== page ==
4. That’s a fair analysis, but I can’t help thinking that the complexity that has engulfed almost all political discourse at Westminster increasingly since 1979 – with the Labour / Conservative Tweedledum / Tweedledee Party resulting in a seamless continuum in the minds of most voters. ‘Its all a big game to these politicians – they don’t mind, they have loadsamoney’. You and I know its not the case, but when a party is seen only in terms of its counterpart – if they say black you say white – then little wonder that the voters don’t consider that you stand for anything else.

    I’m afraid that as an outsider, I see in Owen Smith – clever guy though he undoubtedly is – a contemporary embodiment of paternalistic arrogant Labour – the sort that was purged from Scotland. That pattern falls too easily into the binary approach to politics, and would continue to do so, to everyone’s detriment, not least of which their own.

    Jeremy Corbyn does seem to be a ‘difficult’ man, prickly, unapproachable, slightly sneering, but that appears to be outweighed by his principles and how he sticks to them, something that voters will see as refreshing. Pablo Iglesias he is not, but something of the spirit of Podemos is what Labour needs, I would have thought, and should be struggling now with how to use that to their advantage with the cataclysmic situation that now faces us.

    In Wales, these are revolutionary times. Labour should embrace independence and fight confidently for all of its traditional values in the knowledge that it is the view of the majority of the population. Let the British Empire go hang.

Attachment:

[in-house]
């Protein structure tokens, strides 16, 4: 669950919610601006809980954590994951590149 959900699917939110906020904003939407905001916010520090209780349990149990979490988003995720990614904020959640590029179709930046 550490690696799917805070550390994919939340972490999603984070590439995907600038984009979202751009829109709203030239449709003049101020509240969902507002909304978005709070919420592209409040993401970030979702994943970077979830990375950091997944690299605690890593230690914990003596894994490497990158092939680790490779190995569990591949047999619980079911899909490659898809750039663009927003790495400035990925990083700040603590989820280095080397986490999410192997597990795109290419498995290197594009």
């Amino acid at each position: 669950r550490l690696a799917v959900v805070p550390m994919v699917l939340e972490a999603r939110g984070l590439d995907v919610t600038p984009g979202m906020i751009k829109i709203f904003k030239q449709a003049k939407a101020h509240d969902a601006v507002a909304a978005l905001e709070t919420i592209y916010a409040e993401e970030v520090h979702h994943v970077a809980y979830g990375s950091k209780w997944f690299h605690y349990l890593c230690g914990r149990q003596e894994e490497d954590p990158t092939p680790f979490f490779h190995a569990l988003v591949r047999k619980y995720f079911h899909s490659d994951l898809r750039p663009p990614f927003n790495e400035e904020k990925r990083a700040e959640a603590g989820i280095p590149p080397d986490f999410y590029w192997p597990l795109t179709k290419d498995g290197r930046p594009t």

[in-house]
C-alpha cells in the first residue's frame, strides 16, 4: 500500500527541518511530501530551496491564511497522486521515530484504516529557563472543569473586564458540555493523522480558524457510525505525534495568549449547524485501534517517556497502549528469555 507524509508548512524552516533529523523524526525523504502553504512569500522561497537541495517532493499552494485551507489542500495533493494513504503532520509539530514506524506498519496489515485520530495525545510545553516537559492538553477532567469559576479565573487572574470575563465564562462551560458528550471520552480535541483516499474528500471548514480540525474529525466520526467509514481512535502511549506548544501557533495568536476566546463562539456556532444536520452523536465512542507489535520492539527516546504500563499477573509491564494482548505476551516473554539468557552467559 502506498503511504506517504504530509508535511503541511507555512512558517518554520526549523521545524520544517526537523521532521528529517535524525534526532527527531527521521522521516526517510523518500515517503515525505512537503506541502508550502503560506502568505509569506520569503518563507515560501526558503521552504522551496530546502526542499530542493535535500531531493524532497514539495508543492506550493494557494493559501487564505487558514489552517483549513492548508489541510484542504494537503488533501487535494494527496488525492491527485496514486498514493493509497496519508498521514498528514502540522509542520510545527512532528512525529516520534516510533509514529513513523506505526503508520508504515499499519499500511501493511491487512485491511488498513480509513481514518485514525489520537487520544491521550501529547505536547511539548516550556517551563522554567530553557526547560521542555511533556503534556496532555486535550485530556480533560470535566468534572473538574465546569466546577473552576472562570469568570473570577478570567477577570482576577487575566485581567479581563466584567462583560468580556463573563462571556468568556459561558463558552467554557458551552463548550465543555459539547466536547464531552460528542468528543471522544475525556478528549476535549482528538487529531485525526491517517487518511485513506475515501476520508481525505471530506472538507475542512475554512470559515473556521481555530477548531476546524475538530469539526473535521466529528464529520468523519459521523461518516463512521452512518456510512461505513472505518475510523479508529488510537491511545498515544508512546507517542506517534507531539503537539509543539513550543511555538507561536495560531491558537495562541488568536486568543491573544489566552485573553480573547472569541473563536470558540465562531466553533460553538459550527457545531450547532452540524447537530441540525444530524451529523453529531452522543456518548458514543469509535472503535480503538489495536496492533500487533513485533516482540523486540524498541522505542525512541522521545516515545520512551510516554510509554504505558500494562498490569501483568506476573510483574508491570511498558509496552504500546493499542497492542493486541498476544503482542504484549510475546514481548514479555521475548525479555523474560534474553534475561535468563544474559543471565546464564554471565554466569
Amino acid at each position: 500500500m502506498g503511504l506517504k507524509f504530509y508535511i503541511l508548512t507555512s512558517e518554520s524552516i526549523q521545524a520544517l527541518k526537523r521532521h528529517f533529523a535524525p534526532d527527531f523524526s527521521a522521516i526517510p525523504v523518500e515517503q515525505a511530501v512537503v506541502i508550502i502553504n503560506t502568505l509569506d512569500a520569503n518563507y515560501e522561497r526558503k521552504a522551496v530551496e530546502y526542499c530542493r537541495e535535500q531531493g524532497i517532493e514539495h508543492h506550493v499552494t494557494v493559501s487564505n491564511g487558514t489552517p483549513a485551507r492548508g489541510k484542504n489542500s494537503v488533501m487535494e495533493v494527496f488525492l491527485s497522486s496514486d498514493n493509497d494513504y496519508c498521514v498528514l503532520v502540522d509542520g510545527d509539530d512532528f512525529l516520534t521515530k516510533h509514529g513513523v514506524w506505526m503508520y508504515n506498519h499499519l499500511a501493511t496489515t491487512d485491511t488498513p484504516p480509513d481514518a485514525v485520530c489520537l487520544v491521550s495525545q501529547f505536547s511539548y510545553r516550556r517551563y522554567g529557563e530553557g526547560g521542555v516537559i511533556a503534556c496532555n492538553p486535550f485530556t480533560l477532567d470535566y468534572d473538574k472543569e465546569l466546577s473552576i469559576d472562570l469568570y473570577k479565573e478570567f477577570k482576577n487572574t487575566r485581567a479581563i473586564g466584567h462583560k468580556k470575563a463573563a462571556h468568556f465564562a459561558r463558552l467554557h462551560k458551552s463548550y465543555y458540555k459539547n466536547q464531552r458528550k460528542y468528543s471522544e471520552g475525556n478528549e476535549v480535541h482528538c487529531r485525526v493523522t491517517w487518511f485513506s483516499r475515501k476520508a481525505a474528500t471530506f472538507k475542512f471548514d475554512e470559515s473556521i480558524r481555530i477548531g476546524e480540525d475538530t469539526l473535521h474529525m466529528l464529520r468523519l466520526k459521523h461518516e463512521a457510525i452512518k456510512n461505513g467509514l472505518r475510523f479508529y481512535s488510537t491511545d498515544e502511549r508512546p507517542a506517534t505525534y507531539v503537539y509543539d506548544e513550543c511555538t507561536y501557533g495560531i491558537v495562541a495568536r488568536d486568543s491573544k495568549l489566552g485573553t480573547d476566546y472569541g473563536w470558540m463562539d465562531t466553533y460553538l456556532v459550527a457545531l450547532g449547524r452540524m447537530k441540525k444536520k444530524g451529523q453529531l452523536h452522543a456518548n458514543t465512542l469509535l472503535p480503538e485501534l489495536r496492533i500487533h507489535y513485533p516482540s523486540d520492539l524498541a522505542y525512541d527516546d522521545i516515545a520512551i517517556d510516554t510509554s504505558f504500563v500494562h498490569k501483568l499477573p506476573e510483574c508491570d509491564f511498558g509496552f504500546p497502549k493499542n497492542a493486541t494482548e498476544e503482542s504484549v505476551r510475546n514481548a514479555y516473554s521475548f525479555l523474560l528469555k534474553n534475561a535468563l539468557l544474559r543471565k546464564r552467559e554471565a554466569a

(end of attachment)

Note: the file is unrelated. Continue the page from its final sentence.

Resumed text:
But it won’t.

  5. What you describe as the disconnect between voters and members in the Labour Party can also be directed at other parties, i.e. all parties are scratching their heads at having failed to read this result. But your closing point comes back to who will save the Labour Party in the short term: Corbyn or Smith? The question for those who are outsiders to the world of politics is not who will win but rather what will happen if Corbyn is re-elected? We will not know the answer to that question until September so a lot can happen during the intervening period.

    But the issue of disconnect deserves much wider consideration than the current difficulties of the Labour Party. Just as one example, did the television debate formats really engage with the voters and cover the issues involved? I cannot remember a single programme where the issues involved were discussed at length and made comprehensible to the viewing public. The prevailing media doctrine appears to be to give the public a chance to sound off and a chance for politicians to express their opinion without having to defend it.

    Watching the most recent edition of Week In, Week Out was an enlightening experience. In essence, people in Wales who have apparently benefited from EU funds feel forgotten. They vote Leave because they felt they had nothing to lose by doing so.

    Let me close with at least one positive idea since it’s very easy to be pessimistic given the problems that Wales now faces after Brexit. I attended a conference a couple of years looking at the economic difficulties facing Wales and its communities. Would it not be possible to have a community improvement fund which would have as its focus the engagement of those living there to decide on what the priorities are? Someone may be able to tell me that such a scheme already exists. But if does, it’s not getting through to those who feel left out of their own society.